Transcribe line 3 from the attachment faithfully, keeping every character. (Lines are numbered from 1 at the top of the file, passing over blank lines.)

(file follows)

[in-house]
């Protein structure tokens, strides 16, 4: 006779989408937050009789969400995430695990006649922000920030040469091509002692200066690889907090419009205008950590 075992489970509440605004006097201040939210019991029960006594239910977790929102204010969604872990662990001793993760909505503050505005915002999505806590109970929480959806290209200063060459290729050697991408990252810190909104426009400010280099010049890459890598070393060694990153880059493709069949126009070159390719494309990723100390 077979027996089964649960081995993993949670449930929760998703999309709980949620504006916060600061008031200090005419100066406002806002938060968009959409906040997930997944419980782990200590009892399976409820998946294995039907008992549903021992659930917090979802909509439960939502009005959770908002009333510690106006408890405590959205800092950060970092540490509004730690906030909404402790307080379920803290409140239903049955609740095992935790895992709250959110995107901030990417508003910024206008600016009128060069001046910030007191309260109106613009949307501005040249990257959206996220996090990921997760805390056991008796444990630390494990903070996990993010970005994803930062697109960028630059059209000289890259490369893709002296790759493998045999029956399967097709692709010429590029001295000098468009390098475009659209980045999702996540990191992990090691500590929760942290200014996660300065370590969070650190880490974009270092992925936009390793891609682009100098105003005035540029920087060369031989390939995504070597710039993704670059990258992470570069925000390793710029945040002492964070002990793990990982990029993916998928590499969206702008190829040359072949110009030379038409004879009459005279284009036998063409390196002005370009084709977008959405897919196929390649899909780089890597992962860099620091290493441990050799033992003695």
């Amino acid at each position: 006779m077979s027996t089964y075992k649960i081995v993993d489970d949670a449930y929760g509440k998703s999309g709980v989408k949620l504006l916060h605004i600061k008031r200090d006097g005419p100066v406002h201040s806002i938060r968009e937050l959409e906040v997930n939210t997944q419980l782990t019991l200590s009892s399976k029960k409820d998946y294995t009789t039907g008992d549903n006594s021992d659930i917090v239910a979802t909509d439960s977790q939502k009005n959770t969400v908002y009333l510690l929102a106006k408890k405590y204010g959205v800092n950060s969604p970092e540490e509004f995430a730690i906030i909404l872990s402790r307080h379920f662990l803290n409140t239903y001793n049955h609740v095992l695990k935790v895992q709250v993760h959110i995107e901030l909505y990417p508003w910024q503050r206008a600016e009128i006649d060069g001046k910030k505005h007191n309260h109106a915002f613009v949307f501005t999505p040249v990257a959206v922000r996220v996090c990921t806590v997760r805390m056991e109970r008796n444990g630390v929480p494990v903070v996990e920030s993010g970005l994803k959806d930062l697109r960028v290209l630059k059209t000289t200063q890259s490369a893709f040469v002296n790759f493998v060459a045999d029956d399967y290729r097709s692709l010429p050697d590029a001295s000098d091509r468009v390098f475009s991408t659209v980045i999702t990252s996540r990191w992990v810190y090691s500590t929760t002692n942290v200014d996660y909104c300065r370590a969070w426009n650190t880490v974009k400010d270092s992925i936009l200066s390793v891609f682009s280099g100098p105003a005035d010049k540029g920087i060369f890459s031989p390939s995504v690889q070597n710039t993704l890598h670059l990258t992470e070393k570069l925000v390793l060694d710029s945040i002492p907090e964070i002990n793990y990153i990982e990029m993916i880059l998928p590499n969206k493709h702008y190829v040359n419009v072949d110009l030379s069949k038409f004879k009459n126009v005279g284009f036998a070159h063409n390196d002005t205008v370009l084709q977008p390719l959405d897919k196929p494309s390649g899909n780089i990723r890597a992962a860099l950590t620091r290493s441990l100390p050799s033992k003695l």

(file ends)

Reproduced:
């Amino acid at each position: 006779m077979s027996t089964y075992k649960i081995v993993d489970d949670a449930y929760g509440k998703s999309g709980v989408k949620l504006l916060h605004i600061k008031r200090d006097g005419p100066v406002h201040s806002i938060r968009e937050l959409e906040v997930n939210t997944q419980l782990t019991l200590s009892s399976k029960k409820d998946y294995t009789t039907g008992d549903n006594s021992d659930i917090v239910a979802t909509d439960s977790q939502k009005n959770t969400v908002y009333l510690l929102a106006k408890k405590y204010g959205v800092n950060s969604p970092e540490e509004f995430a730690i906030i909404l872990s402790r307080h379920f662990l803290n409140t239903y001793n049955h609740v095992l695990k935790v895992q709250v993760h959110i995107e901030l909505y990417p508003w910024q503050r206008a600016e009128i006649d060069g001046k910030k505005h007191n309260h109106a915002f613009v949307f501005t999505p040249v990257a959206v922000r996220v996090c990921t806590v997760r805390m056991e109970r008796n444990g630390v929480p494990v903070v996990e920030s993010g970005l994803k959806d930062l697109r960028v290209l630059k059209t000289t200063q890259s490369a893709f040469v002296n790759f493998v060459a045999d029956d399967y290729r097709s692709l010429p050697d590029a001295s000098d091509r468009v390098f475009s991408t659209v980045i999702t990252s996540r990191w992990v810190y090691s500590t929760t002692n942290v200014d996660y909104c300065r370590a969070w426009n650190t880490v974009k400010d270092s992925i936009l200066s390793v891609f682009s280099g100098p105003a005035d010049k540029g920087i060369f890459s031989p390939s995504v690889q070597n710039t993704l890598h670059l990258t992470e070393k570069l925000v390793l060694d710029s945040i002492p907090e964070i002990n793990y990153i990982e990029m993916i880059l998928p590499n969206k493709h702008y190829v040359n419009v072949d110009l030379s069949k038409f004879k009459n126009v005279g284009f036998a070159h063409n390196d002005t205008v370009l084709q977008p390719l959405d897919k196929p494309s390649g899909n780089i990723r890597a992962a860099l950590t620091r290493s441990l100390p050799s033992k003695l």